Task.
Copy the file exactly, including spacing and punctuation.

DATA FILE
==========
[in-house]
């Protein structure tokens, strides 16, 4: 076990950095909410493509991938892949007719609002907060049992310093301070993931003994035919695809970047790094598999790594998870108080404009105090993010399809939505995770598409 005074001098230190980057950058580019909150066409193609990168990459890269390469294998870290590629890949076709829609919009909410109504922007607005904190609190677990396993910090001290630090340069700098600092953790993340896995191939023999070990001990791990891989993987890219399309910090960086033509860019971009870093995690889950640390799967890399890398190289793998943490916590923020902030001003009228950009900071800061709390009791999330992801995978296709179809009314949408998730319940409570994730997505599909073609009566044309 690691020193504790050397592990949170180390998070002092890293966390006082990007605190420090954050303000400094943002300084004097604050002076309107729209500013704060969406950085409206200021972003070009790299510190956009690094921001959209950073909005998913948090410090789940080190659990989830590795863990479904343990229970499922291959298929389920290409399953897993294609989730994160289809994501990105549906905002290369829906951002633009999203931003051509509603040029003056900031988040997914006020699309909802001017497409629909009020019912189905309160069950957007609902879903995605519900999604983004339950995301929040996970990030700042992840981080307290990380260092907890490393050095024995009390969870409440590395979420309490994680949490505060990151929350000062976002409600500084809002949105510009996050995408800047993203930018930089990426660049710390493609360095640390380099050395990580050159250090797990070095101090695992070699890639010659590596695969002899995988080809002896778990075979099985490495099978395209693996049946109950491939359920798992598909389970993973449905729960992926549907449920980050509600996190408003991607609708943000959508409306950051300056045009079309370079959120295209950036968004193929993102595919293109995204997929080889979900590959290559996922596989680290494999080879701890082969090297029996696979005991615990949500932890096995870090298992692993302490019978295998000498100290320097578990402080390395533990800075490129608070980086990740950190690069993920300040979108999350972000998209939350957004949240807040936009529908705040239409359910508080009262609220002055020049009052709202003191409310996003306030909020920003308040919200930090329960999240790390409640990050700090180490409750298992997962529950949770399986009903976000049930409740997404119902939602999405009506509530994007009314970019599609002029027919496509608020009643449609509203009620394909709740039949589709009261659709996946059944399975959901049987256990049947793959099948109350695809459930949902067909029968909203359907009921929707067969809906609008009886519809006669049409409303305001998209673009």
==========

[in-house]
């Protein structure tokens, strides 16, 4: 076990950095909410493509991938892949007719609002907060049992310093301070993931003994035919695809970047790094598999790594998870108080404009105090993010399809939505995770598409 005074001098230190980057950058580019909150066409193609990168990459890269390469294998870290590629890949076709829609919009909410109504922007607005904190609190677990396993910090001290630090340069700098600092953790993340896995191939023999070990001990791990891989993987890219399309910090960086033509860019971009870093995690889950640390799967890399890398190289793998943490916590923020902030001003009228950009900071800061709390009791999330992801995978296709179809009314949408998730319940409570994730997505599909073609009566044309 690691020193504790050397592990949170180390998070002092890293966390006082990007605190420090954050303000400094943002300084004097604050002076309107729209500013704060969406950085409206200021972003070009790299510190956009690094921001959209950073909005998913948090410090789940080190659990989830590795863990479904343990229970499922291959298929389920290409399953897993294609989730994160289809994501990105549906905002290369829906951002633009999203931003051509509603040029003056900031988040997914006020699309909802001017497409629909009020019912189905309160069950957007609902879903995605519900999604983004339950995301929040996970990030700042992840981080307290990380260092907890490393050095024995009390969870409440590395979420309490994680949490505060990151929350000062976002409600500084809002949105510009996050995408800047993203930018930089990426660049710390493609360095640390380099050395990580050159250090797990070095101090695992070699890639010659590596695969002899995988080809002896778990075979099985490495099978395209693996049946109950491939359920798992598909389970993973449905729960992926549907449920980050509600996190408003991607609708943000959508409306950051300056045009079309370079959120295209950036968004193929993102595919293109995204997929080889979900590959290559996922596989680290494999080879701890082969090297029996696979005991615990949500932890096995870090298992692993302490019978295998000498100290320097578990402080390395533990800075490129608070980086990740950190690069993920300040979108999350972000998209939350957004949240807040936009529908705040239409359910508080009262609220002055020049009052709202003191409310996003306030909020920003308040919200930090329960999240790390409640990050700090180490409750298992997962529950949770399986009903976000049930409740997404119902939602999405009506509530994007009314970019599609002029027919496509608020009643449609509203009620394909709740039949589709009261659709996946059944399975959901049987256990049947793959099948109350695809459930949902067909029968909203359907009921929707067969809906609008009886519809006669049409409303305001998209673009």